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5 collector cars to put into your garage this week

We’re back with five more bonafide collector cars just waiting to occupy those pesky empty slots in your car collection. From 1940s grand tourers to cutting-edge track tools, you’ll find something for everyone below.

Racing shark

Creating a follow-up to the utterly fabulous E9 coupes was always going to be a challenge for BMW, but the angular shark-nosed E24 6 series was a more than worthy successor, especially in the case of the 635 CSI. This particular BMW 635 CSI from 1981 was rebuilt to be perfectly in line with period Group 2 FIA specification. That means under the hood is a M30B34 dry sump engine pushing out a mighty 340 Bavarian horses, a Getrag Sport gearbox, a welded body, and a Matter roll bar. Combine those tasty upgrades with the 635 CSI’s sweet weight distribution (53.6% front and 46.4% rear) and you have one hell of a track day toy with an incredibly attractive design.


Wingless genesis

While the idea of a wingless GT3 in 2022 seems totally normal (and totally irresistible), when the 911 R launched back in 2016, it was almost too much for the collector car world to handle, with values skyrocketing as a result. Somewhere between a wingless GT3 and GT3 RS, the hard-core 911 R immediately became the car of the moment. 50 kg lighter than a GT3 RS and powered by that car’s 4.0 naturally-aspirate flat-six, it was a Porsche addict’s wishlist on wheels. Oh, and did we mention it was manual only? This stunning 2016 911 R has barely been driven since it left Stuttgart, with just 5,344 miles on the odometer. Finished in a stunning combination of GT Silver with green stripes, for many this would be the only car you’d ever need.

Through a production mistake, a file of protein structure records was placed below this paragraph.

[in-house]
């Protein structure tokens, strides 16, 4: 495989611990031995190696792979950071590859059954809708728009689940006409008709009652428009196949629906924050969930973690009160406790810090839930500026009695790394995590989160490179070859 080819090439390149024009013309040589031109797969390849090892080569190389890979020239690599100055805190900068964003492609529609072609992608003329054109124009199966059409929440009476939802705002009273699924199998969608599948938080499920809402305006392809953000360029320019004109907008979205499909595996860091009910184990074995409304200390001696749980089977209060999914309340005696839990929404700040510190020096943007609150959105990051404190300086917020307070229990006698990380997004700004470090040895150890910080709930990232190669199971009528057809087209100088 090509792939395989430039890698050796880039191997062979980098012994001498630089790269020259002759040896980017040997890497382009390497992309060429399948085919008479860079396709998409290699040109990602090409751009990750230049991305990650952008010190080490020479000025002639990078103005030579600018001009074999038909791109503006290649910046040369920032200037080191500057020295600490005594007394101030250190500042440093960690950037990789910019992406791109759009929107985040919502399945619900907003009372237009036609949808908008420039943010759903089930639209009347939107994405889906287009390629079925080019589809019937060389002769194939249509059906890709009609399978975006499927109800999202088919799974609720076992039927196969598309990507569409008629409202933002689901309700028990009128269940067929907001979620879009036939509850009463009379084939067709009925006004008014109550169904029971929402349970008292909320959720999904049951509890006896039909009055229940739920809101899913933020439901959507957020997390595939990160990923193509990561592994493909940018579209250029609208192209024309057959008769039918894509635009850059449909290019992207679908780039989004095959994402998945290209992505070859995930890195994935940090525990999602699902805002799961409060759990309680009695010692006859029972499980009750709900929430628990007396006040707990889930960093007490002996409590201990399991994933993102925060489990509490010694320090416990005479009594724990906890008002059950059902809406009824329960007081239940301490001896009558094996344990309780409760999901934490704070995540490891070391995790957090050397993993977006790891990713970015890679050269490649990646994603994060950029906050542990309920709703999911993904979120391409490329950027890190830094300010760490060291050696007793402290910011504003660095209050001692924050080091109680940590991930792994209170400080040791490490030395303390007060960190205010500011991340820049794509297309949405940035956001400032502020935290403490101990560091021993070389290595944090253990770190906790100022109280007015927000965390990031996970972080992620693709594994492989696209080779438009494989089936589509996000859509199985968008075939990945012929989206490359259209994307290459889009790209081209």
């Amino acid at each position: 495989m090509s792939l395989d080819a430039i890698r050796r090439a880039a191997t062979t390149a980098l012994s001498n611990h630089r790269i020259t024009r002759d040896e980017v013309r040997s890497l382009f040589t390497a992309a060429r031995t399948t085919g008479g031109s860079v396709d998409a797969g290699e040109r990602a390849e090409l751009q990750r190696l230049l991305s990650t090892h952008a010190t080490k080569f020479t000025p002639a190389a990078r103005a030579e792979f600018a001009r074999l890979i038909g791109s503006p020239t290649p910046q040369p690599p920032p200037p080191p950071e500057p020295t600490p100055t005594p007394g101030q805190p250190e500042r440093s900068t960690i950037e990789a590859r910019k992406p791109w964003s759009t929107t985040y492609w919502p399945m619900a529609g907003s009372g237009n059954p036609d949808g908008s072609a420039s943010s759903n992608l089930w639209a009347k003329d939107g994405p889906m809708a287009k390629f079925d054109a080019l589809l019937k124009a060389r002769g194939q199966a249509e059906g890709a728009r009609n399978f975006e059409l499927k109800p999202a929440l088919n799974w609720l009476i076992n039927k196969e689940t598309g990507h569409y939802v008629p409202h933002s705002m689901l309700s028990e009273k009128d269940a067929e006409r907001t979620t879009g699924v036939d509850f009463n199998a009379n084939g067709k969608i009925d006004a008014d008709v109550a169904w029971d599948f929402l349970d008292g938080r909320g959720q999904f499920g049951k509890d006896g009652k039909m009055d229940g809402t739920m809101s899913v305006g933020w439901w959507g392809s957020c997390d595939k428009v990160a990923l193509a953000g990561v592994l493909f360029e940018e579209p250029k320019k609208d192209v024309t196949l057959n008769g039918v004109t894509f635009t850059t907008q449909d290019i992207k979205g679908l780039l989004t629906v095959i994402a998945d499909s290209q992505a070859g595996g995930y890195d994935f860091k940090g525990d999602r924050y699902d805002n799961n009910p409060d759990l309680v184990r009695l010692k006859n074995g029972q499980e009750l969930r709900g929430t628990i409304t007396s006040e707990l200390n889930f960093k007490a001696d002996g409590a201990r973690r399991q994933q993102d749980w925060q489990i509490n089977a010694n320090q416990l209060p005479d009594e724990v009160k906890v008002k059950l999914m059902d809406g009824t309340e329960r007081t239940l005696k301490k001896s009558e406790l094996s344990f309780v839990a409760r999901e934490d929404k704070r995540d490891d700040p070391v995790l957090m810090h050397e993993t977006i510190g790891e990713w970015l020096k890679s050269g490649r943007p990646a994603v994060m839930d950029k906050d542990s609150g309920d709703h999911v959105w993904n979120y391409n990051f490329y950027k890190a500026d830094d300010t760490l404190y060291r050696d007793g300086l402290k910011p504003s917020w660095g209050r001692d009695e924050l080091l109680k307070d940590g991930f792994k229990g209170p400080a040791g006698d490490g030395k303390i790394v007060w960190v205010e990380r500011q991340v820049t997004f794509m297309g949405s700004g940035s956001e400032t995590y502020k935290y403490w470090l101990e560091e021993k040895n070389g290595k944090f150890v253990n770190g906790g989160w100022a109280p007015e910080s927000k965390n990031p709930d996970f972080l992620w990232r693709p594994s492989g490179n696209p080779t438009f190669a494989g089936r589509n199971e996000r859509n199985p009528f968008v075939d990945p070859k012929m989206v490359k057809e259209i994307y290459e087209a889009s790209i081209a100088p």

Six cylinder symphony

One of just 60 cars ever built, this 1949 Maserati A6 1500 Gran Turismo is one of the most famous and fabulous examples of the breed. Bodied by Pininfarina and powered by a sonorous 1.5-litre in-line six producing 65 horsepower, this Maserati is a gorgeous reminder how sweet and simple grand tourers used to be. Frequently chosen by Maserati to displayed at events such as Goodwood Festival of Speed, this car’s next custodian can rest assured that this A6 is one of the best in the world. If you’re looking to steal the show at any of the many classic car events we’ve featured this year, you could hardly do better than this Grigio Scuro beauty.


Just add race fuel

If our recent article on Sportec got you in the mood for some track action, then might we interest you in this 2021 KTM X-Bow GT2? Tuned under the direction of Sportec’s resident racing guru Marcel Fässler, this X-Bow is the ultimate track tool. Powered by a raucous 2.5-litre Audi five-cylinder engine producing as much as 600hp, this carbon monster weighs in at a scant 1048 kilos, which means it rivals the Bugatti Veyron with its power-to-weight ratio. So, if your worst nightmare involves being the second fastest car at your local track day, then you can rest easy with one of these in your garage.


Retromodern masterpiece

As Lamborghini recently demonstrated with their revived Countach, building a universally-loved retro-inspired supercar isn’t as easy as simply clothing a modern chassis in a classic design. However, if any car in history has nailed the formula, it was the Ford GT, first unveiled in 2022 in concept form as a tribute to the Le Mans-winning GT40. This 2005 Ford GT is an incredibly stunning example, especially in Centennial White with those vibrant blue racing stripes. Riding on a set of eye-catching BBS wheels, this example is practically factory-fresh with just 2,250 miles since new. As one of the it-cars of the noughties, this V8 all-American icon would make for a fantastic addition to any collection.